4. Rob, not sure I really understand the sarcasm there. I want the season to happen and I want the players to feel safe and to be safe. Any player who opts out is doing so after a lot of soul-searching. We’ll see what happens in the next two weeks — I fervently hope that no one else opts out and that the numbers of new cases per day begin trending downwards, but I don’t think any of us can quite predict what will happen. MLB better not have any more testing foul-ups like they did last weekend.

    The full list of opted-out players is here: https://www.mlbtraderumors.com/2020/07/players-opting-out-of-2020-season.html

  5. I think the season will start despite the growing amount of cases in the States. With players in such controlled environment, I think there will be limited new cases among them until opening day.
    I also expect FF5 to be in the opening day starting lineup. Even if he is not at 100%. He will talk his way into the lineup (if he is healthy) since every game counts this season.

  6. Buster Posey is likely to opt out. So cue Twitter losing its mind because he’s a big name even though he’s a 33-year old catcher who had a 0.9 WAR last year.

  7. 1) It’s not clear what Freeman’s status is at this point. We heard early this week that he was feeling better, but we haven’t heard anything else since that I’ve seen. If we assume that he’s well and truly on the mend and that there are no lasting effects from the virus, he would need to have no remaining symptoms for 72 straight hours and then test negative for the virus twice in a 24-hour period. Since he exhibited symptoms, he doesn’t necessarily get to just come back at the end of the two-week period no questions asked. I still wouldn’t be utterly gobsmacked if he just opted out, especially if either his wife or kid come down with the virus or he has a longer recovery time.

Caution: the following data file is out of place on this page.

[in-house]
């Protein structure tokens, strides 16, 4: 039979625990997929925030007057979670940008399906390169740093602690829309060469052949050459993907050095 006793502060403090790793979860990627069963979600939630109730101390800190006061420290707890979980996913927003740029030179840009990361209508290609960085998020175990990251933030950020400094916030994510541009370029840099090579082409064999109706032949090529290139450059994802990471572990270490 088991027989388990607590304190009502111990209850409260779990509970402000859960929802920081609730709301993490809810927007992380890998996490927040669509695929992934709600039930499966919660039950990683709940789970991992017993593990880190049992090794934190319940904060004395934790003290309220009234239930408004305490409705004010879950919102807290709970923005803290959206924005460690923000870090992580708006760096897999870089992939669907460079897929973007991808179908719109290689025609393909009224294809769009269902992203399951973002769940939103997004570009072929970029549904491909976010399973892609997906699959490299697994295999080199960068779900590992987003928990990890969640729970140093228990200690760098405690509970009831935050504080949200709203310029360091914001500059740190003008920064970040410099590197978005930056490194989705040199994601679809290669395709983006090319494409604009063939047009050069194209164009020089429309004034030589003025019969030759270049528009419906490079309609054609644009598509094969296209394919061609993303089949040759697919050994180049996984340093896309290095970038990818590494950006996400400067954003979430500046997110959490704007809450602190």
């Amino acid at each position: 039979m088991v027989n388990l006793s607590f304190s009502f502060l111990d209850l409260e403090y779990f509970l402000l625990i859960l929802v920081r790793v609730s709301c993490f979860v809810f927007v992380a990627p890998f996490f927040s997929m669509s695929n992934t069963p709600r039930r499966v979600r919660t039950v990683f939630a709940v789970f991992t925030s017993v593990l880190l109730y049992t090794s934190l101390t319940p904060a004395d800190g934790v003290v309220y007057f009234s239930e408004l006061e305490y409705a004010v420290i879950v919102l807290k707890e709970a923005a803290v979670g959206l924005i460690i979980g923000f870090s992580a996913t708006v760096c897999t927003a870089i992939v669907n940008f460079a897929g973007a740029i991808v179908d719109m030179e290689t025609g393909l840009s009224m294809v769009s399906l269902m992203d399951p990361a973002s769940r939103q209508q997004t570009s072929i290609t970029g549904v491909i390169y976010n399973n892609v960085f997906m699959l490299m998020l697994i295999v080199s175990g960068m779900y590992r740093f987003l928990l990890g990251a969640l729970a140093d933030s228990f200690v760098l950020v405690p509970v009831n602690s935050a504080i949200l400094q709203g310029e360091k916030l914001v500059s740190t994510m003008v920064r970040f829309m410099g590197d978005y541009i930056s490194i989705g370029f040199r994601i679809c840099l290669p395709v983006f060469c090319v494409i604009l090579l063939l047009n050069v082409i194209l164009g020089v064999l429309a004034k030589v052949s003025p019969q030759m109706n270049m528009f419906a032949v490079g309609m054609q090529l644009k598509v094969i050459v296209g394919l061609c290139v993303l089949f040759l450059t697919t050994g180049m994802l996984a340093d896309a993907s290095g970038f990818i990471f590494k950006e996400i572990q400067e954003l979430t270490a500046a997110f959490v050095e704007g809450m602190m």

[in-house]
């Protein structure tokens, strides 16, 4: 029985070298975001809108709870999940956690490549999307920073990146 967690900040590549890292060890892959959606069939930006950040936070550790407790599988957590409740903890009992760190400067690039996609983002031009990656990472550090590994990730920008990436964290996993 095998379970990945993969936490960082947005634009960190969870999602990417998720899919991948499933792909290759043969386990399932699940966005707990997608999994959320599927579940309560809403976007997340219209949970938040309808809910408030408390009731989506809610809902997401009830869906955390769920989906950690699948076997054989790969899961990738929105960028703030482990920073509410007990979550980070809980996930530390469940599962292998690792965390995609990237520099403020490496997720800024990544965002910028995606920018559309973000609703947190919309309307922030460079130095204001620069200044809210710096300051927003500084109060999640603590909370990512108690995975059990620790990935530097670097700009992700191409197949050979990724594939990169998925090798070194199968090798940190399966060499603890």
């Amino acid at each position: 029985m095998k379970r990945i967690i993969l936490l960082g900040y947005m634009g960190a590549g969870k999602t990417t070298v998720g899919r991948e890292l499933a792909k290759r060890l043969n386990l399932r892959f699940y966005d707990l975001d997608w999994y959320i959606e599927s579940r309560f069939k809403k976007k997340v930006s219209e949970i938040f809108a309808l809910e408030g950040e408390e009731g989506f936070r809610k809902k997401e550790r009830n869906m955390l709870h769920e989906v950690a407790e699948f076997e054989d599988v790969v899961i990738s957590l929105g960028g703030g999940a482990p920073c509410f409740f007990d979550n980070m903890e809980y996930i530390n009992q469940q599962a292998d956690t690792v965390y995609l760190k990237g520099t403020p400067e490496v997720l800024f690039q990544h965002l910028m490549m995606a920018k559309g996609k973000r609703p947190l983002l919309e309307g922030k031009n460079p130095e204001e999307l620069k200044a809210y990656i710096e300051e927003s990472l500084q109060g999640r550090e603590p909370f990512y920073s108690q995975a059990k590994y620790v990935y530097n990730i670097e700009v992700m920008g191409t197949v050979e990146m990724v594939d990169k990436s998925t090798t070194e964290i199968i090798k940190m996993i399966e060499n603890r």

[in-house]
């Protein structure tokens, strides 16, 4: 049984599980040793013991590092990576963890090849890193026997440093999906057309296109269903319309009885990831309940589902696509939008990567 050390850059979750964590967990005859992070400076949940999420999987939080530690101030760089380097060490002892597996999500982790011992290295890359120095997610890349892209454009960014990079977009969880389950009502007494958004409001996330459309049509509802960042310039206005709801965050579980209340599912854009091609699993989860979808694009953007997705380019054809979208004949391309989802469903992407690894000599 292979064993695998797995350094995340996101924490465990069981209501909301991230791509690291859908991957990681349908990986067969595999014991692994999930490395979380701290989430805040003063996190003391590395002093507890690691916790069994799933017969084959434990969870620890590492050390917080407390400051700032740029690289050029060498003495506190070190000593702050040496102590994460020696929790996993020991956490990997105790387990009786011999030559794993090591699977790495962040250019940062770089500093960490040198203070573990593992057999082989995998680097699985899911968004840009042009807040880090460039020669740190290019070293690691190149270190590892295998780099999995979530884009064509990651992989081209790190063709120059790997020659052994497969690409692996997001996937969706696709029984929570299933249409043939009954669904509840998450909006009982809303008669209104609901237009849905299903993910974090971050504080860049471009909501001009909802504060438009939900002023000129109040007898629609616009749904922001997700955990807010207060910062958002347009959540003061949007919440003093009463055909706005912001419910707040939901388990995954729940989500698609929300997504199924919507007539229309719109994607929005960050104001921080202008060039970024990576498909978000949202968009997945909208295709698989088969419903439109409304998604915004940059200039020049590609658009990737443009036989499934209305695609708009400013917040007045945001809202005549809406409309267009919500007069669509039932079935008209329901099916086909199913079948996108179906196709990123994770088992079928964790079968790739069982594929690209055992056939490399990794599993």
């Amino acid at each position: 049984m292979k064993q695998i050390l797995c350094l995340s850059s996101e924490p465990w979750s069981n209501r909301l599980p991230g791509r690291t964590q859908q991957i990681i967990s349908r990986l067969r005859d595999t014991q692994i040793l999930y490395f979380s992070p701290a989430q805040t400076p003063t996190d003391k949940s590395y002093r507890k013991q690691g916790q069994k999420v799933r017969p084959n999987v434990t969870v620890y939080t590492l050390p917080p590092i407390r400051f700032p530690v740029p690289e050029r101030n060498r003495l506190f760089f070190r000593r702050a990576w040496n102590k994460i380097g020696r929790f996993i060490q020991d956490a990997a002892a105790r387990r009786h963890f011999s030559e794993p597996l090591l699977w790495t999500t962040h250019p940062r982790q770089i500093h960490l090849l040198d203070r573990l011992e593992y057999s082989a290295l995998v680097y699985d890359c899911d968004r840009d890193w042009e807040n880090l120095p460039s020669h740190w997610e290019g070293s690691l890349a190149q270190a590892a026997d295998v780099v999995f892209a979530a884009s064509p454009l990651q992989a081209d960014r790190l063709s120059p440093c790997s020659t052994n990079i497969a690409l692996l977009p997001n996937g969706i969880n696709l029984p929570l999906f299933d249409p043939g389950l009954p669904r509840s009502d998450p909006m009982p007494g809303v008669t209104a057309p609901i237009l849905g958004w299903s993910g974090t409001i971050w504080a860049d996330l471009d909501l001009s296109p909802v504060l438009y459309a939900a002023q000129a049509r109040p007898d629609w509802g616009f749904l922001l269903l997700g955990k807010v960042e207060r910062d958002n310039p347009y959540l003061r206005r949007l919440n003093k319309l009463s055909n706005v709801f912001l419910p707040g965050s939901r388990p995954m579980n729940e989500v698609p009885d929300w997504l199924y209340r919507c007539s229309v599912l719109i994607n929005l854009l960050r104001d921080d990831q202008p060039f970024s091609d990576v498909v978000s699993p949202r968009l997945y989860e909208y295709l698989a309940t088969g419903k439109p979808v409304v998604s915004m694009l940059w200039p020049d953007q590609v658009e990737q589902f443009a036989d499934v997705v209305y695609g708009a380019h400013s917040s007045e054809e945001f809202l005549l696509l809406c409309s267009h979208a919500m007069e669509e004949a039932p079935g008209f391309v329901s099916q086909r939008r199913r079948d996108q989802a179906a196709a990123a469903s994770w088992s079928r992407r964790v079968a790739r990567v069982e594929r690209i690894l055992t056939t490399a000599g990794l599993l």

2) Is Buster Posey opting out a harbinger of doom for the season? No, not really. He and his wife just adopted prematurely-born twins who will be in the neonatal unit for quite some time yet, according to reports, so that’s obviously an extenuating circumstance. I can’t say that I share the thought that we should pay no mind to any sort of old-guy, former-star, now-playing-out-the-string type opting out, though. The fact that these guys are opting out does say something, and it’s not anything particularly good.

    3) I agree that the continuation of the blackout policy is completely insane. Even before the pandemic, any sport maintaining any kind of blackout policy was thunderously stupid and counterproductive.

  8. I posted this last night but got JC’d

    It’s not out of the realm of possibility that Hamels is done.

  9. I know it’s completely irrational but I get territorial when there’s a player who grew up in Georgia who doesn’t play for the Braves. What was Gerald thinking, getting drafted and playing for another team like that?

  10. Buster Posey was a 10 WAR player in his 2012 MVP year, and has collected 52.7 fWAR and 41.8 bWAR. This discrepancy with catcher WAR drives me insane.